People tend to underestimate the bathroom as a place for design. However, once you have experienced a really well-considered space, with well-chosen bathroom furniture, where the ambience is a positive balance between relaxing and cleansing, you will not be satisfied with the simple arrangement of the sink, toilet and bath or shower that you had become so familiar with. The basic elements of any bathroom seem so obvious and yet they come in a bewildering array of styles and forms and surprisingly differing approaches to function too.
These are items that you will have intimate contact with and deserve to have more than a passing decision made
when selecting them. I have an architect friend who spent two months finding the right bathroom sink – it was his
own space so he didn’t have a client to please – it was not just following the online or magazine images but the actual
interaction with the real object in a showroom that helped make his choice. The choice was made harder by finding
a manufacturer whose toilet he was happy with, to avoid slightly different shades of white or texture of porcelain.
He had already decided on the taps when specifying them for a client a couple of years previously. And these all had
to complement a custom-made walnut shower tray and matching joinery. Such are the odd ways of designers. He
also couldn’t finish his kitchen walls until he chose his fridge but that’s another story.
Our bathrooms are places of cleansing and daily rituals, typically at the beginning and end of each day. They
are intimate spaces, sometimes shared but more often individually occupied, personal spaces. We want them to
make us feel good, to allow us to look after ourselves in a comforting way. They need to be a space where everything
works well, both from a functional point of view and a practical one. There’s nothing worse than having the hot
water run out in the shower because someone specified a water heater or hot water tank that was too small, or
perhaps a tap that is difficult to adjust the temperature easily and precisely. These are things that clearly rely not
only on the fixtures themselves but also the quality of the installation and the unseen plumbing. Spending money on
good fixtures and fittings is a waste if the hidden elements are not also up to scratch. It is one of the key considerations of any refurbishment or building works that clients tend to overlook.
Bathrooms also seem to be forever compromised in one way or another. Often they are made as small as possible
rather than as comfortable as possible and given less importance than they deserve in the cycle of your daily life.
Even storage is often only minimal. Towels, toiletries, toilet rolls are often consigned to other cupboards in the house rather than closer to the place in which they are used. The humidity and water are considerations that should be dealt with thoroughly as well as proper ventilation.
The materials you use in your bathroom should take account of the water, it almost seems too obvious to have to
state but it is surprising what choices people make. Often this is less about the material itself and more about how
it has been used. Wood can work well if the right type is chosen but equally some stones are too porous and will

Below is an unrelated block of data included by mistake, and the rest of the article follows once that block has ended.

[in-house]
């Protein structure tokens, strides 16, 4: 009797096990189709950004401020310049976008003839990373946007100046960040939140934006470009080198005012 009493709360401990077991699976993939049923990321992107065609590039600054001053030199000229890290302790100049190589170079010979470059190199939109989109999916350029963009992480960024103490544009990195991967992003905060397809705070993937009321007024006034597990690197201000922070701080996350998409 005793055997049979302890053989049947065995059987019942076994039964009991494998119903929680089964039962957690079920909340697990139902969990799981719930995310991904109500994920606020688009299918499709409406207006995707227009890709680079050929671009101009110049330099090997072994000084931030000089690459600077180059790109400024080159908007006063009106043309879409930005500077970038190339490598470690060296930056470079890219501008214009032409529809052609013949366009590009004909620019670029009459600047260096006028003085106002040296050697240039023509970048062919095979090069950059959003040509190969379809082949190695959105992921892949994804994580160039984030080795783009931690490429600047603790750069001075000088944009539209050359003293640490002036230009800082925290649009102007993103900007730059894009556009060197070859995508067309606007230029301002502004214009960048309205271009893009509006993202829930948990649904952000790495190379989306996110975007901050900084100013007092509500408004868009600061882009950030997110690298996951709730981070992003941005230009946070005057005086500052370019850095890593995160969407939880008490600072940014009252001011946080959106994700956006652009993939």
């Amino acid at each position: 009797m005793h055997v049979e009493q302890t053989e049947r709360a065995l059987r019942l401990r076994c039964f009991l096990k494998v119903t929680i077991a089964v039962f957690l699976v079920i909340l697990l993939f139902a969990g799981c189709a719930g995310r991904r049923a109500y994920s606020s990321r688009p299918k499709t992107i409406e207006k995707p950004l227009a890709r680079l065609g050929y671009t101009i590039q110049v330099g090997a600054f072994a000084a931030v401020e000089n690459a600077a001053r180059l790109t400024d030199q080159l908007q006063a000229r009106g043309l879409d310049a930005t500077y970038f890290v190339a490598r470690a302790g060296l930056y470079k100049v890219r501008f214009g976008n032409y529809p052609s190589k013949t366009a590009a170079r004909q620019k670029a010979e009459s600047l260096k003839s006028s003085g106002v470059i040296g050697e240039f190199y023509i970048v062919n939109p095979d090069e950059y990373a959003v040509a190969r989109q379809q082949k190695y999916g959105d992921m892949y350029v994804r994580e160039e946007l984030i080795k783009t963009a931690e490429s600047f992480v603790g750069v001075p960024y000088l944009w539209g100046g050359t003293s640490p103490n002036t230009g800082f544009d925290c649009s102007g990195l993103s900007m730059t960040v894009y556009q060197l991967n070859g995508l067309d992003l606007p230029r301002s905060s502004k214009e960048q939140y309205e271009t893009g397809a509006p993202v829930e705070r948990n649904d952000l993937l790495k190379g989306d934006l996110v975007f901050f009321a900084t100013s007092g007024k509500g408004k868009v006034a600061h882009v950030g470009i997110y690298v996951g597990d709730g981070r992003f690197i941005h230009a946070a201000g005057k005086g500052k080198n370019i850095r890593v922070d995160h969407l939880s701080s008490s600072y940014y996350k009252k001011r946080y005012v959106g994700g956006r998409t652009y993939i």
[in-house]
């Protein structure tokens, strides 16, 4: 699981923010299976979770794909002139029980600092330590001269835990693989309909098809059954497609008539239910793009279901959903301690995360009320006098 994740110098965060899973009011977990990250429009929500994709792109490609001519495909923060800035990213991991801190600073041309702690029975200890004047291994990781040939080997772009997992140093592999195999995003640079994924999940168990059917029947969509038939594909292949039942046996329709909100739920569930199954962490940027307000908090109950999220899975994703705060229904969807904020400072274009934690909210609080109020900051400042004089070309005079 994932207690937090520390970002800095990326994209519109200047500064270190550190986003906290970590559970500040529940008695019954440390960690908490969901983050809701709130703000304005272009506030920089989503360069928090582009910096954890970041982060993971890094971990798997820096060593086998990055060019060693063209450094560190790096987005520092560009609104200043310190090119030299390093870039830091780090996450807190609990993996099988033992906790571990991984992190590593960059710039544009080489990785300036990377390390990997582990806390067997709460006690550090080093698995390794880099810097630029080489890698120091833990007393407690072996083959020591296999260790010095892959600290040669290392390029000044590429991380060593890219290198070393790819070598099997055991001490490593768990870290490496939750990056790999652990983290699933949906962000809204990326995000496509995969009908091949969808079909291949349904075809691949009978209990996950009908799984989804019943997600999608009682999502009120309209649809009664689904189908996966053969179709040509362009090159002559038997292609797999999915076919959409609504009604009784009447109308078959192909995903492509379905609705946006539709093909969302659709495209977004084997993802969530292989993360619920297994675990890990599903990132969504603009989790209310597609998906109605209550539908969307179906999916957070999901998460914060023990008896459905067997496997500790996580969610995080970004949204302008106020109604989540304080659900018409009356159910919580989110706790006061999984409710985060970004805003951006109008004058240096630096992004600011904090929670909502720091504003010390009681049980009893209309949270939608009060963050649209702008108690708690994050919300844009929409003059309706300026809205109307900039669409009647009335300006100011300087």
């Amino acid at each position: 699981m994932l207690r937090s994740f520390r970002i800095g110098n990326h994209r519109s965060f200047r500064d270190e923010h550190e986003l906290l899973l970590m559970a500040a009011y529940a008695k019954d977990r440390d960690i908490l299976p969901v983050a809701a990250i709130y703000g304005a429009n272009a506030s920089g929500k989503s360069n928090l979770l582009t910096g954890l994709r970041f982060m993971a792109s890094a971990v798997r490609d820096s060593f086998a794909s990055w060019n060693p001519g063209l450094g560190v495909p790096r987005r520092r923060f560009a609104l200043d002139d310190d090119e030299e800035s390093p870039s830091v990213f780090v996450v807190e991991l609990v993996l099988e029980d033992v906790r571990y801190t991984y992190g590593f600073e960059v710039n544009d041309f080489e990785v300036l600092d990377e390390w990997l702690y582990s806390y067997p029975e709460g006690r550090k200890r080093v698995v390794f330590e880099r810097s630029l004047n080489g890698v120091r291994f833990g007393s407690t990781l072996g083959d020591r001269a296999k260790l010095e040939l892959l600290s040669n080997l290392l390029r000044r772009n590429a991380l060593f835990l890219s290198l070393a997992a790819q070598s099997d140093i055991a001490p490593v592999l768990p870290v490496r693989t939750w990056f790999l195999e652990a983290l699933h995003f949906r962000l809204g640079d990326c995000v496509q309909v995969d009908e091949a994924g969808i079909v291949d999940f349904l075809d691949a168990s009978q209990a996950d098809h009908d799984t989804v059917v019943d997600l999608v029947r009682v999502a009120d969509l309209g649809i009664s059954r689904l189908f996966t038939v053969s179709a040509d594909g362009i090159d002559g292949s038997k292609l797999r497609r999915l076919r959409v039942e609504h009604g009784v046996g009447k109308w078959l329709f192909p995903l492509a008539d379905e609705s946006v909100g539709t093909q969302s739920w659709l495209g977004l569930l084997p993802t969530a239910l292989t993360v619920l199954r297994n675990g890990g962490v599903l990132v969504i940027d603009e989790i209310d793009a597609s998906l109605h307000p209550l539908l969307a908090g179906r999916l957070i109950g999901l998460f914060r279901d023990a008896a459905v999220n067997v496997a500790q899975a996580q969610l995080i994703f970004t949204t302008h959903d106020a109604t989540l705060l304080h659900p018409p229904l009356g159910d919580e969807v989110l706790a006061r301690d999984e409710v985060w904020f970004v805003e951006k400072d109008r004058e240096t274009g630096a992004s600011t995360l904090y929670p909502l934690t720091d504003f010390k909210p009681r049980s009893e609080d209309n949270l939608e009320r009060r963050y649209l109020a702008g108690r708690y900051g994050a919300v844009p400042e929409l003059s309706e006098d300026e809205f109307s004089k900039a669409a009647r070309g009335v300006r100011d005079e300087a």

stain if used in the wrong situation. Any material chosen should be used appropriately both from a functional and
aesthetic point of view and be well fitted for that purpose.
Even mirrors can quickly degrade if their foil backing are too exposed to moisture. People will tend to reference bathrooms from images rather than from experience unless they are fortunate to have friends with similar views who have already redesigned their bathrooms. We may visit bathrooms in restaurants or hotels when we travel but these are very different types of places than our everyday bathroom at home. Hotel bathrooms are superficially similar to our own bathrooms and can often give us all sorts of style clues. But they are also designed to be resilient to careless guests over the years and able to be cleaned quickly in a few minutes. They will have elements that can be easily changed and more often that do not follow a standardized template so that if something is
no longer available a substitute can be used with minimal alteration.
As much as hotels want their spaces to feel personal, in reality, to replicate these in our personal lives, efficiency and costs should be considered too. In many modern bathroom showrooms you can see selections of showers and taps fitted to a water supply so you can see and test how different fittings work before purchasing them; how they feel to handle, how the water comes out or sprays, the variety of shower heads for different effects whilst you wash. We seem as with many things to have so many options and choices for such seemingly simple activities. It is still almost impossible however to sit on a toilet in a showroom to see how it fits. It is still something that feels a bit odd.
So this reminds us of another thing that designers and architects tend to do. Look for labels and brands when
they see something they like and note it down or take a photo. It may look odd to others but when you come across
something that really works for you, you need to record it because it will always become useful at some time and
it will always be hard to track it down without a name. It might be a chair, glass, light fitting or even the perfect toilet.
By Titi Ogufere